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Govt initiatives will provide growth momentum next year: Economists

Most of the measures taken by the government in this financial year will definitely show results and drive the country to have at least a 6 per cent growth rate in the FY22, economists and industry leaders stated.

Speaking at the Webinar organized by ASSOCHAM titled- "Economic Outlook: Post Pandemic", Ajit Ranade, president and chief economist at Aditya Birla Group explained that the last three months have been quite unprecedented.

"In the April- June quarter, there has been a minus 15 per cent contraction. The foreign investors have pulled out almost $16 billion from the Indian markets, however, the domestic investors have been continuously investing money to the tune of almost Rs 90,000 crore back in the stock markets. There is a lot of enthusiasm and optimism which is leading the markets to boom and this is really amazing," he said.

According to Ranade, there would be a sharper recovery to the tune of at least 6 per cent in the financial year 2022 due to several factors.

"The agriculture sector is doing very well and is expected to grow at least to the tune of 3 to 4 per cent. The minimum support price (MSP) program by the government was a huge hit not only in good states like Punjab and Haryana but also in other smaller states. This will give some momentum in the next year," he said.

He also added that the rural employment guarantee program was a huge success and saw the numbers almost doubling.

"Also the MGNREGA program was a huge achievement. The Fiscal stimulus package 2.0 as it is known will play a big role in shaping up the things to come and help in reviving the growth momentum," he pointed out.

Rathin Roy, Director, National Institute of Public Finance and Policy, and a former member of the Prime Minister's Economic Advisory Council explained that the industry would need to collectively chalk out a plan and present it to the government.

"The industry leaders would need to take the lead and chalk out a three-year plan and present it to the government. The role of the government would be limited and it's the industry that would need to take the lead. Let it work on the reverse," he added.

Tirthankar Patnaik, chief economist at the National Stock Exchange (NSE) explained that despite the negativity seen earlier on the stock exchanges, it took very little time for it to bounce back.

"From March 20, the stock markets started going up, that is because the global and the Indian stock markets look at the short term nature of the coronavirus," he said.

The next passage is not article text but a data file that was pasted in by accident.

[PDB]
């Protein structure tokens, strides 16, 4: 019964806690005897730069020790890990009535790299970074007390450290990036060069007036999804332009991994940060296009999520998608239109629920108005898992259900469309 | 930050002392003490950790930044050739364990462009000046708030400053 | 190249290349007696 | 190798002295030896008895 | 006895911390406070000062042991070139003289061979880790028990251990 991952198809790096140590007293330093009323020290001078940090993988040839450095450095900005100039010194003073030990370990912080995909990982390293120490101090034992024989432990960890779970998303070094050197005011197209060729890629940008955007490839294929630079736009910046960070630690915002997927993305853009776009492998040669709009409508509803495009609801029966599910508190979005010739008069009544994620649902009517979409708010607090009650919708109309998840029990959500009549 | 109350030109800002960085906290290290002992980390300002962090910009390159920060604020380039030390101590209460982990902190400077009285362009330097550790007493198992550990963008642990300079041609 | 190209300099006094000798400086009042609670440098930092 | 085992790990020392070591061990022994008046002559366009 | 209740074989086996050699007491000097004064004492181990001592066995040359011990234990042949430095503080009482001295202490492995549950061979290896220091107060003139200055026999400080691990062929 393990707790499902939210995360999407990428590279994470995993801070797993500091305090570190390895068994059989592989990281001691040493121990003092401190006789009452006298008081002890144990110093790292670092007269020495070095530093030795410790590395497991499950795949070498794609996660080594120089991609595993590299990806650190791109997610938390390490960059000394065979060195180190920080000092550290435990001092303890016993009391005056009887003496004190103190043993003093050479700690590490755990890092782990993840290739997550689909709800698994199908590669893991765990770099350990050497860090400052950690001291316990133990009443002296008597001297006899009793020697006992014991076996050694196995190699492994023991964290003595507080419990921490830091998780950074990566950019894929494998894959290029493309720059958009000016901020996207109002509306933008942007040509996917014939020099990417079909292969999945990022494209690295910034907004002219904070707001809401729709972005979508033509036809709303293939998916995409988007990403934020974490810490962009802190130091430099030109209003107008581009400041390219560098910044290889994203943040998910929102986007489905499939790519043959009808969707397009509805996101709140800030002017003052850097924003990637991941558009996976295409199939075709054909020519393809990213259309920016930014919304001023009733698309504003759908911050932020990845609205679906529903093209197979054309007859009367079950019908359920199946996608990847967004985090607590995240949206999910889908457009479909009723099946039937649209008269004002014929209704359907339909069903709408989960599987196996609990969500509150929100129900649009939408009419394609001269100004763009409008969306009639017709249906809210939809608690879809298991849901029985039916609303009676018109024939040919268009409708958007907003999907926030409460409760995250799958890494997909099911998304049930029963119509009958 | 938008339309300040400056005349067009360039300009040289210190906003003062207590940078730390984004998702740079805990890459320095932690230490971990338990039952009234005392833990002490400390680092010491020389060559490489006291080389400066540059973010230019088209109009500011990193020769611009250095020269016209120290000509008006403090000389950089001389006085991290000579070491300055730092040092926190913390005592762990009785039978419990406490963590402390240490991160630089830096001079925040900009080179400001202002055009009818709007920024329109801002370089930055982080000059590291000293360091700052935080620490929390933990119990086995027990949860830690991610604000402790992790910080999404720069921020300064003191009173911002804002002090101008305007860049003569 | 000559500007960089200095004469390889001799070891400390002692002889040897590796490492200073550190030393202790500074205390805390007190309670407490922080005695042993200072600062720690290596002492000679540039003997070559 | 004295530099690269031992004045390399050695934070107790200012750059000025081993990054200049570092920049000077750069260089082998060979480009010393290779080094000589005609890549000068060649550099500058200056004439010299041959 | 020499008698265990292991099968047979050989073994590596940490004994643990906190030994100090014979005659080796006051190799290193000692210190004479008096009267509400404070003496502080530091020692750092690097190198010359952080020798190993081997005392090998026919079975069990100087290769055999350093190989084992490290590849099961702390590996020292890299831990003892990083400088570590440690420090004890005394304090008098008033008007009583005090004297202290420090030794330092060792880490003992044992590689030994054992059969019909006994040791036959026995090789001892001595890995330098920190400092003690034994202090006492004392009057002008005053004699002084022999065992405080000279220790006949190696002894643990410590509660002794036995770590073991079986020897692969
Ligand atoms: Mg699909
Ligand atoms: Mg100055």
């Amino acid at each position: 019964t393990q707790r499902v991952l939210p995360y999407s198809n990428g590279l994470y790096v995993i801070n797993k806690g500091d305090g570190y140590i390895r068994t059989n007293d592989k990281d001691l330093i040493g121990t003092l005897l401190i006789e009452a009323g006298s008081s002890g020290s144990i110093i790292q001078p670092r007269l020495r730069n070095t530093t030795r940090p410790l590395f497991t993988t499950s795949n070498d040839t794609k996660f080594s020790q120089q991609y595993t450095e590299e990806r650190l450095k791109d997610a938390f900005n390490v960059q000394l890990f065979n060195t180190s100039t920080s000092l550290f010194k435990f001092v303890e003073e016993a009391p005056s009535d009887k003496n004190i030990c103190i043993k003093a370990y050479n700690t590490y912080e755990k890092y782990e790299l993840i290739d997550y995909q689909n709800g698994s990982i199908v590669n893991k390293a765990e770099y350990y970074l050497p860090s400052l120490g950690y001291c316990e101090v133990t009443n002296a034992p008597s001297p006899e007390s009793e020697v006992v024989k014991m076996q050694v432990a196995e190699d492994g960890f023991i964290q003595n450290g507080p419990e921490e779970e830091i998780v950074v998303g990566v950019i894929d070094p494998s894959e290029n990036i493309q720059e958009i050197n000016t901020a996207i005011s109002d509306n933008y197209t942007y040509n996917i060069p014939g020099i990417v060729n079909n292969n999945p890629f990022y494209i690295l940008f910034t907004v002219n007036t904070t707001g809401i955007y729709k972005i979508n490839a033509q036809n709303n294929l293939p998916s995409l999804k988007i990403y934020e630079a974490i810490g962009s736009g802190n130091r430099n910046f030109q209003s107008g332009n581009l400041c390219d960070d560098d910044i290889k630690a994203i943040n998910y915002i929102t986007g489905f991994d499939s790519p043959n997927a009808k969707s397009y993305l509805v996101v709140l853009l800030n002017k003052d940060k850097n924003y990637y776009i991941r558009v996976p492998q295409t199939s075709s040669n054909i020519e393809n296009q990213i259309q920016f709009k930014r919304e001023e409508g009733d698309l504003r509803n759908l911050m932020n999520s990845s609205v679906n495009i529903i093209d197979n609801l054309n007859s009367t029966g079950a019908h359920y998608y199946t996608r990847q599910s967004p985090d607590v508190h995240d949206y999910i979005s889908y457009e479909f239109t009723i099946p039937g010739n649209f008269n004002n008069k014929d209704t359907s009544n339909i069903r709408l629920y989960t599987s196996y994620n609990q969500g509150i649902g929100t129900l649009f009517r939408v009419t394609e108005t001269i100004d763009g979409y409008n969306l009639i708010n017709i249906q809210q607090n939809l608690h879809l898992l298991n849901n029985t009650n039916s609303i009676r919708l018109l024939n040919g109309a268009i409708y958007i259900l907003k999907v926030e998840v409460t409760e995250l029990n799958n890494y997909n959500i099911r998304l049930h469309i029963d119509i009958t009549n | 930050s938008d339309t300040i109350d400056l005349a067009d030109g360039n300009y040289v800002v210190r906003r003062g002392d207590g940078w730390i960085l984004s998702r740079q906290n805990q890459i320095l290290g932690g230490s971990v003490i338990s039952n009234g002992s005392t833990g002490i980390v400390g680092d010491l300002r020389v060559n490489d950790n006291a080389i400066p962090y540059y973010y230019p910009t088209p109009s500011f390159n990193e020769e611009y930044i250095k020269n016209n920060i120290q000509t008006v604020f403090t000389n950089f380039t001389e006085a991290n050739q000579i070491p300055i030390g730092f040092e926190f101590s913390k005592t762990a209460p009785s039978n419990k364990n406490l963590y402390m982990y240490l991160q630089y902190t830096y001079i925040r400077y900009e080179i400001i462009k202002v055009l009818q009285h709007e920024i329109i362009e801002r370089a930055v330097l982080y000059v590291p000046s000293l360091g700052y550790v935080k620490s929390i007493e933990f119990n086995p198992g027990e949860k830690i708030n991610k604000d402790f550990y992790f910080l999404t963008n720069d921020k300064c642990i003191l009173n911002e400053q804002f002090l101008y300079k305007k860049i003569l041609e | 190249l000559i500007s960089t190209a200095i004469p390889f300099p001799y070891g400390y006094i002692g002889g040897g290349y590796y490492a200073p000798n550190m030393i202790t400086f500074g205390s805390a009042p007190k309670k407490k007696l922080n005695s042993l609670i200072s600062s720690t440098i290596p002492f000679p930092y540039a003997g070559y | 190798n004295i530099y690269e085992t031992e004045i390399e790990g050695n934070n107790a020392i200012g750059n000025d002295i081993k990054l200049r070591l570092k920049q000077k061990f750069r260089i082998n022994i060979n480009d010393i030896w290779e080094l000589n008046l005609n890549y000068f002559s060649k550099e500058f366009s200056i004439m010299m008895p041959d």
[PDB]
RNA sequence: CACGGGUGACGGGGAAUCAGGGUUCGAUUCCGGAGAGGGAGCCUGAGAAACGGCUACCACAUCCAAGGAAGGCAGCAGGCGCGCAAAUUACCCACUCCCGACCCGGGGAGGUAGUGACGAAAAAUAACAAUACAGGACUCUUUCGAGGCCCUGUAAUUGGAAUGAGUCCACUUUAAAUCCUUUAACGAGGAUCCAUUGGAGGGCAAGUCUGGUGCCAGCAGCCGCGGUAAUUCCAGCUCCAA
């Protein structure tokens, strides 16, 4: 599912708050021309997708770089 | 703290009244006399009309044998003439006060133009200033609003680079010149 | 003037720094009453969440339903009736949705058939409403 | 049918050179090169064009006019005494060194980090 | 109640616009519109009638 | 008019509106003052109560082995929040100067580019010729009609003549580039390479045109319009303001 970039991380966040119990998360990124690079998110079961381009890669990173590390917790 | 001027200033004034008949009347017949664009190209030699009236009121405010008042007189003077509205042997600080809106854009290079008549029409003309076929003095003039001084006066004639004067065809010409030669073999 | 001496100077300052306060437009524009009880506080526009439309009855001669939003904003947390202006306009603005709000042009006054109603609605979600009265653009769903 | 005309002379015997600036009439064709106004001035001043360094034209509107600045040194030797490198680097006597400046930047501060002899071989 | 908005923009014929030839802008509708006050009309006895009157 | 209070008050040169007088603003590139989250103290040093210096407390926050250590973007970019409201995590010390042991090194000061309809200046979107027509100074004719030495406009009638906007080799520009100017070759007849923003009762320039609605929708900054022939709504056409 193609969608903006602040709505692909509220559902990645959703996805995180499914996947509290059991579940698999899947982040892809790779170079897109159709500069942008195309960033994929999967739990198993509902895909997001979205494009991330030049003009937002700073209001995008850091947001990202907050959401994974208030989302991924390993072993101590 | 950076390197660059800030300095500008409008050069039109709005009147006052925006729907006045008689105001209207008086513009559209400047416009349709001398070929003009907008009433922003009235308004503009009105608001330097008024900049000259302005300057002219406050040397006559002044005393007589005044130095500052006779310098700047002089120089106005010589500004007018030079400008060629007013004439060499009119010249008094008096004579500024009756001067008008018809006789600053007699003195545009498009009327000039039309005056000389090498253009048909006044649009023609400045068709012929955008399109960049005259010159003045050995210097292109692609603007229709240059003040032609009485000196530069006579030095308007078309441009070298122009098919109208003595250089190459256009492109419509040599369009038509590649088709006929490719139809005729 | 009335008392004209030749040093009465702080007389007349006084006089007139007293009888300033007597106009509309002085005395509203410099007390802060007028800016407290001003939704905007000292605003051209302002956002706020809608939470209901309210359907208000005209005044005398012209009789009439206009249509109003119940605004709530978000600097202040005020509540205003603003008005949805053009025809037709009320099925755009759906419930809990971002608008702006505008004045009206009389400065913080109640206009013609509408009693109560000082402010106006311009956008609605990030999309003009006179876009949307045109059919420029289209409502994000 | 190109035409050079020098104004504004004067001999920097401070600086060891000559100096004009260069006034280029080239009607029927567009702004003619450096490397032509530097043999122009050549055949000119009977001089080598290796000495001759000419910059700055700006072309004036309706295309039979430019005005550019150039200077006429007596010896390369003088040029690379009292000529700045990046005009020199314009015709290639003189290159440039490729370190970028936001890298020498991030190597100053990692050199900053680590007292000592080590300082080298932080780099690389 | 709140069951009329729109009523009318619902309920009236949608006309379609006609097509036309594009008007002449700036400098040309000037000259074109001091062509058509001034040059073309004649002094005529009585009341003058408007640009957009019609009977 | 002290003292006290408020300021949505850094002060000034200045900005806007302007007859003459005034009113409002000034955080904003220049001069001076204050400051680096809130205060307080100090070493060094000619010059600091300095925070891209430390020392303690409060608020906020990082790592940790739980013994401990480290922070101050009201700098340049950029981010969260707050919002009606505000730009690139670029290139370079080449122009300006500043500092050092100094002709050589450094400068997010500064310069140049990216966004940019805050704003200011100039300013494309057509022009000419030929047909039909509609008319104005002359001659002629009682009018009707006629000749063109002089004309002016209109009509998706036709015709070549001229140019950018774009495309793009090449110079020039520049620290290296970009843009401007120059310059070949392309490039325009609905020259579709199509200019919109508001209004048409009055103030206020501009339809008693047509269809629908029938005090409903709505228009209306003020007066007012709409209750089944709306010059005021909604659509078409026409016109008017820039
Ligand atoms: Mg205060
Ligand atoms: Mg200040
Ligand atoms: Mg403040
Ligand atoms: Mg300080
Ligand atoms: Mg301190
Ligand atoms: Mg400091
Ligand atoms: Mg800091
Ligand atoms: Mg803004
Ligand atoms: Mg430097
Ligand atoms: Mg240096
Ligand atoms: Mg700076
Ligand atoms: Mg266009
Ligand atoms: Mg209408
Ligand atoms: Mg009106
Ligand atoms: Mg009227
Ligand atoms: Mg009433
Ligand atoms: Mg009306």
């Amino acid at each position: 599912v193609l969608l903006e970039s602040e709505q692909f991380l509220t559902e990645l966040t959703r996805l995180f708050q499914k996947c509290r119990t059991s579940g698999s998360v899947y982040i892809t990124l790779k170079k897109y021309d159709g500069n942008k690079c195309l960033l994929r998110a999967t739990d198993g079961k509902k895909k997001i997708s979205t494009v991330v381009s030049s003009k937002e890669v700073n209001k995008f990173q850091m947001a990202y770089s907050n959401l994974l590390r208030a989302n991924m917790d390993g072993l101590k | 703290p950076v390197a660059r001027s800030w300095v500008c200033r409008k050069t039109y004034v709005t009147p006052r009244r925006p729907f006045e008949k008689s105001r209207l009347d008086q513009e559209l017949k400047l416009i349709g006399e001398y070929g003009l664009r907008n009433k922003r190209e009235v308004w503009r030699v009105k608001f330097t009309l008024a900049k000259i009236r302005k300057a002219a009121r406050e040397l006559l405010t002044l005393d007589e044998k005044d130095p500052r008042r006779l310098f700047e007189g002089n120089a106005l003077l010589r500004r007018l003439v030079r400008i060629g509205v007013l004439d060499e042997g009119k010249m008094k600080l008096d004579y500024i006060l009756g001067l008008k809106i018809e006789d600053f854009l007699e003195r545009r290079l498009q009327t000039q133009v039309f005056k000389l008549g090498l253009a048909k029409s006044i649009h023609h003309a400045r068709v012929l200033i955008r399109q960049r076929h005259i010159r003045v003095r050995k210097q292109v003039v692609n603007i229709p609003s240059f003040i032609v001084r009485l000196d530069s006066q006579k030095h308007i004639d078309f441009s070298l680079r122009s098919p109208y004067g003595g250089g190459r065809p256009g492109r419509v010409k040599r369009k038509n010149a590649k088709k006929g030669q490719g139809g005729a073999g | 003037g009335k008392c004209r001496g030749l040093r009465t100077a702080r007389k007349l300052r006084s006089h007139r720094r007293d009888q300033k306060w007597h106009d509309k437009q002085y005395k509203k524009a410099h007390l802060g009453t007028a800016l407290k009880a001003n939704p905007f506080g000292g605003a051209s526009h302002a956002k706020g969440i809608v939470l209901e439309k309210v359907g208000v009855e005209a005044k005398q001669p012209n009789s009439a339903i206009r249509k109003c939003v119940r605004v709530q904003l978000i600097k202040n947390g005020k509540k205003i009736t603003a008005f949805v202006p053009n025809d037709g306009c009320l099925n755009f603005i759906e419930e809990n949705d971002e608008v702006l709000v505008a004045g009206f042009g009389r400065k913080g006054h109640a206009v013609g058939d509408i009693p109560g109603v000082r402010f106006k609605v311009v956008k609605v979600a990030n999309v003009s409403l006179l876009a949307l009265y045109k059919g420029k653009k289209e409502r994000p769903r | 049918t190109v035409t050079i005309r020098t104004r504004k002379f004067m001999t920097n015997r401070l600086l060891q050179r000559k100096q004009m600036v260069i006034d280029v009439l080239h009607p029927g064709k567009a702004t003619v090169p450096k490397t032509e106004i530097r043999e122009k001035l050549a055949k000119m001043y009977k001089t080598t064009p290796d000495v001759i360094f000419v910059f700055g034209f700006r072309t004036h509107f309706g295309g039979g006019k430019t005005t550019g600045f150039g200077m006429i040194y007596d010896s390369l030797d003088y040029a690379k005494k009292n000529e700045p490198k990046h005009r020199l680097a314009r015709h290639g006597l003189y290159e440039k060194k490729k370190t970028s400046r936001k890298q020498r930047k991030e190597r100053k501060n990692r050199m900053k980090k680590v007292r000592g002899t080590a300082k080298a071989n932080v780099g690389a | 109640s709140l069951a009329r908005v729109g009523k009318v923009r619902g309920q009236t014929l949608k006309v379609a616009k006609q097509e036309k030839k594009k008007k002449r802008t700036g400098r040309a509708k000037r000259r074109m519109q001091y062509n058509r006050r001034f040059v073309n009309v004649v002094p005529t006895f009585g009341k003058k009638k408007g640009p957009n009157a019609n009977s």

Patnaik added that though the growth is largely out of the base effect and the impact may not be likely to go away.

"The NPAs are likely to be in the tune of 12 per cent to 15 per cent; however the markets do not see this continuing in the long run. Also for the FY22, the earnings have not yet been downgraded and expect the earnings to catch up," he added.

Shekhar Shah, Director General of the National Council of Applied Economic Research (NCAER) stated that there is a lot of transformation going on in the country at the moment.

"Digitalisation is going to be the key factor. In the last four months, most employees while working from homes have managed to get around 80-90 per cent of productivity, think about the saving it would have on the external factors. This would propel a huge leap in certain critical areas," he said.

He also informed us that it is time to reset our thinking on health policies. "Due to the pandemic, the fault lines in the society have been revealed. While we have been concentrating too much on the rural areas, it is also time to think as much for the urban safety nets as well. While we think about the cure, we need to think much more about the prevention," he informed.

Suman Bery, Global Fellow Asia Program of the Woodrow Wilson International Center for Scholars, Washington DC stated that there is a need to prioritize the relief, recovery and reform structure and deal with the issues in a sequence.

"Atmanirbhar Bharat, global linkages and search for a new growth model are the need of the hour. The medical, humanitarian, economic, and political differences need to be resolved. The framework of the government's focus should include supply side, demand side, and terms of trade," he said.

Upasna Bhardwaj, Senior Economist & Head Economic Research Kotak Mahindra Bank explained that there is a risk-aversion in the willingness to lend at present. "The big corporates still have enough funds but it is the smaller corporates that are suffering the most. Banks are reluctant to lend them. The pandemic has increased a lot of risk in the financial market," she said.

Chairman of ASSOCHAM's National Council for Banking & Non-Executive Chairman of Punjab & Sindh Bank, Charan Singh, stated that opening up of agriculture to private investment will significantly contribute to growth, in the near future.

Niranjan Hiranandani, National President, ASSOCHAM and Co-founder of the Hiranadani Group informed that the government due to its various financial announcements has adequately taken care of the supply side of the economics and owing to its various policy announcements set the path for long term reforms.

"What we also need at this hour is land and labour reforms. The power costs in certain states are very high. Companies are moving out of Maharashtra to Gujarat to get the advantage of lower power bills. Out of the textile units which moved out of China, almost 23 went to Vietnam and only 2 came to India. We need to have a comprehensive policy to address these issues," he said..